Bensman cites a report from United Nations International Narcotics Control Board. It states:
The strengthened monitoring and control of ephedrine and pseudoephedrine shipments to North America helped to prevent the diversion of those substances in the region. However, trafficking networks have been exploring new ways to supply illicit methamphetamine laboratories in that region. It is believed that smuggling and diversion of ephedrine and pseudoephedrine from domestic distribution channels are now among the most common methods of supply. As orders for raw materials are brought under increasing scrutiny by authorities worldwide, traffickers have turned to placing orders with legitimate pharmaceutical companies for preparations containing ephedrine or pseudoephedrine, purportedly to be sent to developing countries. In many regions, controls over pharmaceutical preparations continued to be less stringent or even non-existent. Numerous cases of diversion and attempted diversion of ephedrine and
pseudoephedrine, often in the form of preparations,
were identified and reported to the Board. In those
cases, traffickers targeted the following countries in
- Bosnia and Herzegovina,
- Democratic Republic of the Congo,
- South Africa,
- United Arab Emirates,
- United Republic of
Africa remains a major area of diversion of precursors of amphetamine-type stimulants. At the same time, trafficking patterns in Africa stand in sharp contrast with the low number of seizures made by Governments in the region. In 2008, participants in Project Prism and in Operation Ice Block identified numerous suspicious shipments to Africa that were suspected of having Mexico as their final destination. In total, over 30 tons of ephedrine and pseudoephedrine were prevented from being diverted to or through Africa.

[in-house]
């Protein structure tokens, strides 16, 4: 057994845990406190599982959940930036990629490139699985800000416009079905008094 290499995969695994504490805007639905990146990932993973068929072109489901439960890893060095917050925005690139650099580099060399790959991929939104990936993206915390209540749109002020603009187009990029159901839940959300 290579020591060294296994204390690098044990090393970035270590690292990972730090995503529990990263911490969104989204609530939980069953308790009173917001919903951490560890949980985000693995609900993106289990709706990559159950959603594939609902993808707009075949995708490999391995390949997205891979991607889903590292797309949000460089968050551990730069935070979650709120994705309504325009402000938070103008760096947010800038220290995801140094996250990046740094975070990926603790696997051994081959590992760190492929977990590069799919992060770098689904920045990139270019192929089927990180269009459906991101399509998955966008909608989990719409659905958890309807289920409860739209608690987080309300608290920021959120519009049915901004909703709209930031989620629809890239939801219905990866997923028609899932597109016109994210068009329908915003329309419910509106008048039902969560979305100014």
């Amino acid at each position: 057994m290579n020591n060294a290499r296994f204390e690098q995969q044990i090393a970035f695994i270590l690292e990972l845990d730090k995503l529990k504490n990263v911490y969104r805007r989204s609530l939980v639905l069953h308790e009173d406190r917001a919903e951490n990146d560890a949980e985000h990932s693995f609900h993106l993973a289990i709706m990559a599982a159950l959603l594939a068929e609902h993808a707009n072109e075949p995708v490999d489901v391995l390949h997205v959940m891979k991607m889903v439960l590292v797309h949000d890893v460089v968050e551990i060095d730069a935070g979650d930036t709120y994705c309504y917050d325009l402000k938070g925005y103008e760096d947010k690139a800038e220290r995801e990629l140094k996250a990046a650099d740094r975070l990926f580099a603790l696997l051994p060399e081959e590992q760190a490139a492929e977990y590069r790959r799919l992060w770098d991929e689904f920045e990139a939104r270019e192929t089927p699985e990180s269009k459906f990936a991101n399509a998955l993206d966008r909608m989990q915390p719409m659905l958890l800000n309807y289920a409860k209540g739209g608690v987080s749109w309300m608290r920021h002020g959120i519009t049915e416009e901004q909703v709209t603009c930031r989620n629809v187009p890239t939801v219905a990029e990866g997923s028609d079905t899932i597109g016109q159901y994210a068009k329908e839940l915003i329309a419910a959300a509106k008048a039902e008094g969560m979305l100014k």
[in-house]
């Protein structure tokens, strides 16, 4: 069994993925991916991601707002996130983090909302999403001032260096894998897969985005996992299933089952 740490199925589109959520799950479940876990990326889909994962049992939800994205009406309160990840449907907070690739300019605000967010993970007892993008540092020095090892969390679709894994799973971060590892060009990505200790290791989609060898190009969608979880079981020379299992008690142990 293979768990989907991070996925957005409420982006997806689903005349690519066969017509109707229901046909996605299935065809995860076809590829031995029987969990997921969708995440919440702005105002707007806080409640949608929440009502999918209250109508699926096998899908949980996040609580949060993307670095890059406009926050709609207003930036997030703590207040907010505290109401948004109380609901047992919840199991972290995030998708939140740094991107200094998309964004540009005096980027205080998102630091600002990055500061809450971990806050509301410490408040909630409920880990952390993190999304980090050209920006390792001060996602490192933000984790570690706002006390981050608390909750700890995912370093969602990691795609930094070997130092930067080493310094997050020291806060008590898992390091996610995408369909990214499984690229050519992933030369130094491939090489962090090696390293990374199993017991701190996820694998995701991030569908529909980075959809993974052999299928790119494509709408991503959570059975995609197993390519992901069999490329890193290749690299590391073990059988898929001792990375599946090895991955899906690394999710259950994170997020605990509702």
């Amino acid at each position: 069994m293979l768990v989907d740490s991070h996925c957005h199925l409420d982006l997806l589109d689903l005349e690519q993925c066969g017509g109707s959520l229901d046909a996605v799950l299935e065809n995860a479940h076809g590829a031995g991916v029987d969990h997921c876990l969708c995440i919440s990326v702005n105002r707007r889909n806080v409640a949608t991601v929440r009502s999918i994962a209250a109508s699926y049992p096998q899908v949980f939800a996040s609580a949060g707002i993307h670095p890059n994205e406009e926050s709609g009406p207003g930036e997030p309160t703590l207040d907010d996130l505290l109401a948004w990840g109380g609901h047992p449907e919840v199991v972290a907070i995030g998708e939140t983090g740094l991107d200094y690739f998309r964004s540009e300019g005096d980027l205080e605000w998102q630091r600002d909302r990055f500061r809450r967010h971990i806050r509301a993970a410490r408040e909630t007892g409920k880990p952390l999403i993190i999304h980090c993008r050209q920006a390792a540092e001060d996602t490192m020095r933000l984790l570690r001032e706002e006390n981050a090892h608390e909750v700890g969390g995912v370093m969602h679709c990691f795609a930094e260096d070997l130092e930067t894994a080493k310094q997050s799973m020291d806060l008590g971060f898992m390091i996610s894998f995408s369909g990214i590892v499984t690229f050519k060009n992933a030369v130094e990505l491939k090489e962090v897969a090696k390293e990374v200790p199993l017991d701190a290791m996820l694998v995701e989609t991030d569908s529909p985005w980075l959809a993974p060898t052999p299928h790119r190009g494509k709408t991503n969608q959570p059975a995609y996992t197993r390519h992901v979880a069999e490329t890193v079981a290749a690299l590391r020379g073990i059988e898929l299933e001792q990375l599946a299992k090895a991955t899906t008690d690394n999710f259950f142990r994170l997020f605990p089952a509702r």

48. Organized criminal groups have made use of fictitious companies and falsified import authorizations and company documents for their trafficking activities. Ethiopia, in particular, was targeted by traffickers who attempted to consign two shipments of pseudoephedrine and one shipment of ephedrine totalling 12.5 tons. The shipments, which involved falsified import licences, were stopped at the request of the Ethiopian authorities. The United Republic of Tanzania also was a victim of the falsification of import permits. Countries in Africa were importing quantities of those substances in considerable excess of the amounts reported as their legitimate annual needs. One instance of such inconsistency involved a single shipment to Uganda of 300 kg of pseudoephedrine, which was seized upon arrival. The Board notes with concern that a number of African States have consistently failed to respond to enquiries about potentially suspicious transactions, owing in part to lack of capacity in the competent authorities involved.
After Mexico banned the import of ephedrine and pseudoephedrine, imports by several Central and South American countries increased significantly. Guatemala, Honduras and Nicaragua have been targeted by organized criminal groups for purposes of acquiring the substances and subsequently smuggling them from those domestic markets into North America, thereby circumventing the controls in place and ensuring the supply for illicit drug manufacture operations. The Board alerted the Government of Argentina to the increasingly excessive imports of ephedrine and pseudoephedrine into that country over the past several years. In 2008, the Argentinean authorities seized 1,222 kg of ephedrine. In one case, a consignment of 600 kg of ephedrine was discovered concealed in a shipment of sugar being exported to Mexico. The main importing companies in Argentina have been scrutinized by the authorities to verify the legitimate end use of the substance. As of the present writing, one major company has been closed and others have forfeited their licences as evidence grows that they were supplying illicit manufacturers of methamphetamine.
50. An increase in seizures of ephedrine and pseudoephedrine in Central America and South America was reported, with Guatemala and Peru seizing large amounts of pseudoephedrine tablets. The destruction in July 2008 of the first methamphetamine laboratory ever in Argentina provides a clear indication of the growing interest of trafficking organizations in sourcing precursors of amphetamine-type stimulants from South America